Hello lovelies! While Amity is in New York, I’m here sneaking around Lolita virtual headquarters getting some tutorials ready for you Olive lovers. If you haven’t bought your copy of Olive, head on over to our shop where, day or night, you can place your order! Also, you can visit the Olive page where you can see all the tutorials as they go live as well as download the cutting labels to keep your pieces organized, get inspired via our Pinterest and Flickr pages, whichever is your poison.
I’m starting with tips on working with lightweight fabrics and mastering your serger skills first so you will see that you can do it.
First of all, cutting these gorgeous fabrics! Some people prefer to use a rotary cutter and healing mat while others use spray on stabilizer or a gelatin rinse (I’ve used this method and it’s excellent) to beef up their fabric, keeping them from being so shifty. You can also cut shifty fabrics by sandwiching your fabric between two sheets of paper. Once your pieces are cut, you just need to keep them from pulling and distorting.
Use needles that match the weight of your fabric and, if need be, switch to a lightweight thread on your sewing machine.
The biggest tip I can give you for getting your serger to produce a lovely rolled hem is to test, test, test. Use scraps every time. I know my serger will make a sweet rolled hem and I still always test it.
If you’re having trouble getting a nice rolled hem on your serger (though these tips also apply to working on a sewing machine), I recommend you:
1. Change your needle. A fresh needle with a sharp tip can make all the difference.
2. Re-thread your machine…and while there isn’t any thread, take a second and clean out the lint. Add a dab of oil and then re-thread.
3. Set your stitch length to 2 or shorter. When you test it on a scrap, you can set it shorter if you prefer.
4. Differential feed is at 1-1.5.
5. Move the stitch finger slider back (on some machines you might have an R for the rolled hem position). You basically don’t want the stitch finger sticking out- you want it back so that the rolled hem is possible.
6. The settings for the needle and the loopers will vary with each machine and how moody your serger is that day. I have mine set to 4 across the board and I don’t move them all that much.
Here are some tests I did on scraps of both my fabrics for my first Olive. I wanted to test both the regular serged hem as well as the rolled hem. My poly chiffon overlay did just fine under the serger but if your overlay is lighter weight or has a looser weave you might need to stabilize it before you do the rolled hem on it.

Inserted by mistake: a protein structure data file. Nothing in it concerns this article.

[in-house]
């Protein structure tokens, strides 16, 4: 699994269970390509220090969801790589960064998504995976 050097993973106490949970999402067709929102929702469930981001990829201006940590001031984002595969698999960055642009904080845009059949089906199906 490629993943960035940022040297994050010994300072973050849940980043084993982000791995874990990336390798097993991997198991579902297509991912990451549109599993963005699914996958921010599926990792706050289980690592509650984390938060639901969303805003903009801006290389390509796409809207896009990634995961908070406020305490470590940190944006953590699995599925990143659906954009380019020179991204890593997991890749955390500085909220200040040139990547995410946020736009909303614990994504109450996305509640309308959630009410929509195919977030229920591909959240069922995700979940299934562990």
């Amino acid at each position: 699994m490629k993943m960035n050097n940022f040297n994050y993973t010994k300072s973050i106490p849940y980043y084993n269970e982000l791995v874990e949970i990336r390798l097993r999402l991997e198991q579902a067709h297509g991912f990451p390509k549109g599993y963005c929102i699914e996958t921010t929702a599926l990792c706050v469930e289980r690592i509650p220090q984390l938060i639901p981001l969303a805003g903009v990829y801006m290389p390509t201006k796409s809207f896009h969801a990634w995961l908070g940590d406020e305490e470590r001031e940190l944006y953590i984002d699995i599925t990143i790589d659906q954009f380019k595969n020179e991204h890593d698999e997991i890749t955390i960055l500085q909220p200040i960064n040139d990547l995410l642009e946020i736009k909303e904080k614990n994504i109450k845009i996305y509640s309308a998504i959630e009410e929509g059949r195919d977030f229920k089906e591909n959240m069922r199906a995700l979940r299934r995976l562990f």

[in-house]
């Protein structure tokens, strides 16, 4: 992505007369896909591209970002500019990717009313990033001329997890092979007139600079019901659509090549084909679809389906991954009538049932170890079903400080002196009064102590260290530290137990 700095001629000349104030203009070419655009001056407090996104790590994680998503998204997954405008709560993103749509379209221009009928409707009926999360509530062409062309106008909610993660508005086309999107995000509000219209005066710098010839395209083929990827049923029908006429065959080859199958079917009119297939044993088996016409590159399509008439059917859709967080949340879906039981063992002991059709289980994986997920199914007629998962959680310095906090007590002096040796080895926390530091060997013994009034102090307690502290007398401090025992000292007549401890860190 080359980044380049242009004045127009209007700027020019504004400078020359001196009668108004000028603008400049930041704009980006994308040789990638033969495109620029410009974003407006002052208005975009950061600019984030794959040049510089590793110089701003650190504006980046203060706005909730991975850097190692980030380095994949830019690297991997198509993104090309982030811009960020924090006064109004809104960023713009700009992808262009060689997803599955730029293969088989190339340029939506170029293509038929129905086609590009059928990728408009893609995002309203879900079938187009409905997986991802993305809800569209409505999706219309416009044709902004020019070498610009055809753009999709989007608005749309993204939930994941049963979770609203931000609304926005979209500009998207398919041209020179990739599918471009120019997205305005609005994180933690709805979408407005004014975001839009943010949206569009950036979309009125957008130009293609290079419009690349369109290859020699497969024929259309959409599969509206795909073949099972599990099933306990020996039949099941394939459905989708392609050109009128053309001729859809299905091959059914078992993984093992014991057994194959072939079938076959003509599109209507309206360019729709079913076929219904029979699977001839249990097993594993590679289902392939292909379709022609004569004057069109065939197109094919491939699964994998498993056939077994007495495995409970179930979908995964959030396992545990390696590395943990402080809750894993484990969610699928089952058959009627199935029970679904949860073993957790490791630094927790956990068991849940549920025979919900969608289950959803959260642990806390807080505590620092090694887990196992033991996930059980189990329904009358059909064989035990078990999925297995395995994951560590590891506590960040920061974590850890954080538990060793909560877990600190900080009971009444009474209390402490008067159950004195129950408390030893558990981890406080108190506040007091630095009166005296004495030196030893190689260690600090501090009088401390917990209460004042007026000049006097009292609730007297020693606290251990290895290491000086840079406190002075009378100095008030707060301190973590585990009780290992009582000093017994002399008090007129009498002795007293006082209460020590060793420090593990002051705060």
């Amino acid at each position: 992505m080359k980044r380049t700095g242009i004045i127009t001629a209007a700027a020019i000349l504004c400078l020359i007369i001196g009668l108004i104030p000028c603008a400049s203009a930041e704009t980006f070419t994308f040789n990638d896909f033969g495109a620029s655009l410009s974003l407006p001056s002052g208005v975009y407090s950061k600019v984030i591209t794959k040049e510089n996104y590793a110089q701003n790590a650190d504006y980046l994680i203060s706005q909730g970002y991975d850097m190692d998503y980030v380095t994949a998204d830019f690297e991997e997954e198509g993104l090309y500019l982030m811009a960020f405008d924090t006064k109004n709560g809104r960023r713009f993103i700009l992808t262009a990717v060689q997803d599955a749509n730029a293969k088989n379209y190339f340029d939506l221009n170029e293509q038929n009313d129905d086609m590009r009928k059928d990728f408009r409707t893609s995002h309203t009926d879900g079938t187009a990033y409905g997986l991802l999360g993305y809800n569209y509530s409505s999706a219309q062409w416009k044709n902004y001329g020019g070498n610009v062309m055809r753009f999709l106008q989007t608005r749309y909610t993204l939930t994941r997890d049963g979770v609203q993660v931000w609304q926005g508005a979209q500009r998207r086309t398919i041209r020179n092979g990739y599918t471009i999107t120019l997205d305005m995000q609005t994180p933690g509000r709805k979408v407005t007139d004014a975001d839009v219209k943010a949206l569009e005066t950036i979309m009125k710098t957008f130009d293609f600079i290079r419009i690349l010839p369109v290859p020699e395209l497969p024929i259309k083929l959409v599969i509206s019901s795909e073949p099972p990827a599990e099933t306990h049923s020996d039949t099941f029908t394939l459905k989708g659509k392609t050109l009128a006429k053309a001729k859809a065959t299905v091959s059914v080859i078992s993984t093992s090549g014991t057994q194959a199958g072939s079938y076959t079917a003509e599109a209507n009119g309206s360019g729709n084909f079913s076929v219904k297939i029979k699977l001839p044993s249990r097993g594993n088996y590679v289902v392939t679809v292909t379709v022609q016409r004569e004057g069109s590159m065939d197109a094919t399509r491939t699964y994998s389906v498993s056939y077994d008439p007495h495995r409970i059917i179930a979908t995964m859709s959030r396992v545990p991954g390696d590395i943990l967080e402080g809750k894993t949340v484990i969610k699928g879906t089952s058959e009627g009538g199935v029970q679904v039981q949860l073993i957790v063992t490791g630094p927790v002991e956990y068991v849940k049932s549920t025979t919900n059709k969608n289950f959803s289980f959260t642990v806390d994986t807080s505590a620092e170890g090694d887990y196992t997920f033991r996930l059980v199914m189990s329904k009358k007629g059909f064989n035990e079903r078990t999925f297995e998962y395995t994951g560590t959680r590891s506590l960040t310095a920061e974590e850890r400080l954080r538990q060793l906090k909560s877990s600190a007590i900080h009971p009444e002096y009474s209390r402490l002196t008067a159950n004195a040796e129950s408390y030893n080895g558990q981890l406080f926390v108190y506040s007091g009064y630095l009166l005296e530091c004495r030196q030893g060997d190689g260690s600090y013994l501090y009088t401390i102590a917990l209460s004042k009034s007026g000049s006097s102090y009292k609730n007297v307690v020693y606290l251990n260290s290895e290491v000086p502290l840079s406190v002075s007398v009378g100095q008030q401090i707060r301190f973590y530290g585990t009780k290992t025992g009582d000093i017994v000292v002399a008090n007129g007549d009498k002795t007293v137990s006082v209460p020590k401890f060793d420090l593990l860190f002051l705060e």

You can stabilize it with a very narrow piece of like-colored ribbon, by using spray on stabilizer or even by folding the cut edge in and doing your rolled hem over the two layers. If you have bits on the wrong side peeking out, you can trim those off.
As you go around the ruffles, hold your overlay fabric firmly in place so you don’t skip any part of your fabric. If it ripples, it’s okay. Remember, it’s a ruffle.
To get that rolled hem all the way to the end of your curved pieces, just use a pin to hold your fabric in place as you slowly feed it through the serger.
Before you apply the interfacing to the facing pieces, make sure that your fabric didn’t shift. I double checked my facing pieces by placing the pattern piece over the cut fabric just to be sure. Then, I felt okay ironing on the interfacing.
Serging the bottom of the facings shouldn’t give you any trouble because the pieces are interfaced and therefore more stable. Just remember to change your serger settings before you get started on the facings.
As you put your overlay ruffle pieces together, you can use your serger threads to keep the very ends together. When in doubt, just go slow and you’ll be fine.
Pin, pin, pin!
Marking your back darts can be easy with pins.
You can either stitch and then serge your Olive together or, making sure you stick to the 3/8″ seam allowance, just serge it all. Here’s the inside of the top of my blue Olive.
Any questions about working with lightweight and shifty fabrics? Friday, I’ll be back with FBA and SBA alterations. See you then! Let’s hope Amity is having a blast in the big apple!!